I've had a couple of comments asking about the specifics of the fruitcakes I review; that is, which one's the best? How does one compare to the other? How would you rank them, on a scale of one to four citron pieces?
I've specifically tried to keep my reviews generic for the simple reason that different people like different things in their fruitcake. As I've said from day one, my favorite fruitcake is the one from the Trappists at Gethsemani Farms. But I've gotten a lot of comments from people who are passionate about other types of fruitcake, such as the more Southern-style fruitcakes of Southern Supreme. Far be it from me to rain on anyone's fruitcake parade--I'm on your team, guys. So my intent here is to really describe what the fruitcake is like, so that you can decide if you want to give it a try. Of course if it's really crappy, I'll let you know, but a lot of them are pretty good, just maybe not my favorite.
That being said, I do have a review and rating list over on the side there. Since I started reviewing fruitcakes, I've found that you CAN lump them into general categories, and I've tried to do that with my labels, also posted over on the side. If I get ambitious I might break down further my reviews and ratings by type. In the mean time, let this post serve to explain how I really feel about the fruitcakes I've eaten.
I like monastery fruitcake. I have not tasted one monastery fruitcake that I didn't like. They consistently excel in the quality of their ingredients and their rich, dark, boozy taste. They also seem very competitively priced, particularly if you buy directly from them as opposed to through a reseller (like Williams-Sonoma or Chefshop.com). You'll notice on my ratings scale that all of the monastery fruitcakes have bubbled up to the top. If I received any of these as a gift I would be a very happy camper (that is, if I hadn't already eaten my share of them back in April).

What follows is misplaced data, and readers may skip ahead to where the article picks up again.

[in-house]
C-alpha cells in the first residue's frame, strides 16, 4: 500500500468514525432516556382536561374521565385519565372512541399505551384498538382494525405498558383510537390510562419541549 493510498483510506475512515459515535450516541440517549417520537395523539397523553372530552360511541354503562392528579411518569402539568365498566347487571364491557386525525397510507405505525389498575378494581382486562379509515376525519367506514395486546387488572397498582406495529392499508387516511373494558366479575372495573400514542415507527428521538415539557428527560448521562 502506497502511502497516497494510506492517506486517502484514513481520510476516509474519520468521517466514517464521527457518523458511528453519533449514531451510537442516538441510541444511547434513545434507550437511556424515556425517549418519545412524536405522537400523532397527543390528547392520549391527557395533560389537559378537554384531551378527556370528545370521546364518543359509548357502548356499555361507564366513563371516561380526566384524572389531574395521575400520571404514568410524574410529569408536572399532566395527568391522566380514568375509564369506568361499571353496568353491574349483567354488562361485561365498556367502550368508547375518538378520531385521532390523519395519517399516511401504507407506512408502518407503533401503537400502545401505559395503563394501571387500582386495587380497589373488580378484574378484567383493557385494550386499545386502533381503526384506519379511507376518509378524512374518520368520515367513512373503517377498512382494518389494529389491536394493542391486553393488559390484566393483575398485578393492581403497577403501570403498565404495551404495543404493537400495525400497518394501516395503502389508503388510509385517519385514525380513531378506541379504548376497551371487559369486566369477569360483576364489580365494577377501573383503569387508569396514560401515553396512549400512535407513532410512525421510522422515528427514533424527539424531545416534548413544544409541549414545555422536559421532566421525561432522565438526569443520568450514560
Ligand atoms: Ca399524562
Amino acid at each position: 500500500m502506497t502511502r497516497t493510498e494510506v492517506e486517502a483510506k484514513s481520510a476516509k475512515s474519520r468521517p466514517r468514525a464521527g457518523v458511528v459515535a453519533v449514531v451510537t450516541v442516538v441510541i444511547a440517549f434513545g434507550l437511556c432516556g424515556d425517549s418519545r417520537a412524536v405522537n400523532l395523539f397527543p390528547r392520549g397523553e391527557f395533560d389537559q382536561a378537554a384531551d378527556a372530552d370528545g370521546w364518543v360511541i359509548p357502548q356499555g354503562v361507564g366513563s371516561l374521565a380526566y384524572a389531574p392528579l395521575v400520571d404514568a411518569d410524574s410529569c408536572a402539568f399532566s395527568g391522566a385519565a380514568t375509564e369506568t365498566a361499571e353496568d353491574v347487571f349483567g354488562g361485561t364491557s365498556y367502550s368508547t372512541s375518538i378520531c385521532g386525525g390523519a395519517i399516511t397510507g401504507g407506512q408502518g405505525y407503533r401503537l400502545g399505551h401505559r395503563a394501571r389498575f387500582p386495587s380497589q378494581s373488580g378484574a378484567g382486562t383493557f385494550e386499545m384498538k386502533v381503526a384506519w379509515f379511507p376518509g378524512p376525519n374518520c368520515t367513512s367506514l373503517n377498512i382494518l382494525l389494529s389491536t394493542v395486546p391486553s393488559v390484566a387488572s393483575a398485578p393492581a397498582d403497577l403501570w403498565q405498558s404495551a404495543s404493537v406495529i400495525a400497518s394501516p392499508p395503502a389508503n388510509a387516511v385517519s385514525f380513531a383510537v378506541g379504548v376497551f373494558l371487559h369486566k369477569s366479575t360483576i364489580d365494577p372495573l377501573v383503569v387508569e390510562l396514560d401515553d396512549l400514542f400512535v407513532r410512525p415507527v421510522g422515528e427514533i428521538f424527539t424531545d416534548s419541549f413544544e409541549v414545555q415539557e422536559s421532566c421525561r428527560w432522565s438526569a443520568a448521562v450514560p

As I look at the ratings list, I see that a lot of the Southern-style fruitcakes are in the middle of the list. If all monasteries were raptured up (hmmm . . . would that happen?), the Southern-style fruitcakes are a good bet. These tend to be more candy-like, sweeter, and non-alcoholic, with a lot of nuts. They have pretty good ingredients, with maybe a bit more corn syrup or margarine in the mix. I miss the booziness of them (somebody help me with another adjective other than boozy, please!), but if you don't like that, these are the type for you.
The fruitcakes to avoid like the plague (and, I fear, the ones that people are most familiar with) are the mass-produced fruitcakes: the bottom of the rating scale. These are the Twinkies of the fruitcake world, except even Twinkies have redemptive qualities (sponginess, bizarre creamy filling) that these fruitcakes, already a scorned dessert, do not. Do not buy these and caution others to stay away.
Then there are the one-offs, or maybe I should call them "gateway" cakes: Harry and David, and Old Cavendish. Harry and David is a mass-produced fruitcake that actually tastes good. And Old Cavendish uses dried rather than preserved fruits, which results in a fresher, more quick-bread type flavor, although make no mistake, it's still all fruitcake. Both of these have slightly non-traditional, more approachable flavors than some of the others. Use these to lead your fruitcake-hating acquaintances into the fold. Pretty soon they'll be chowing down monastery fruitcake with the best of them.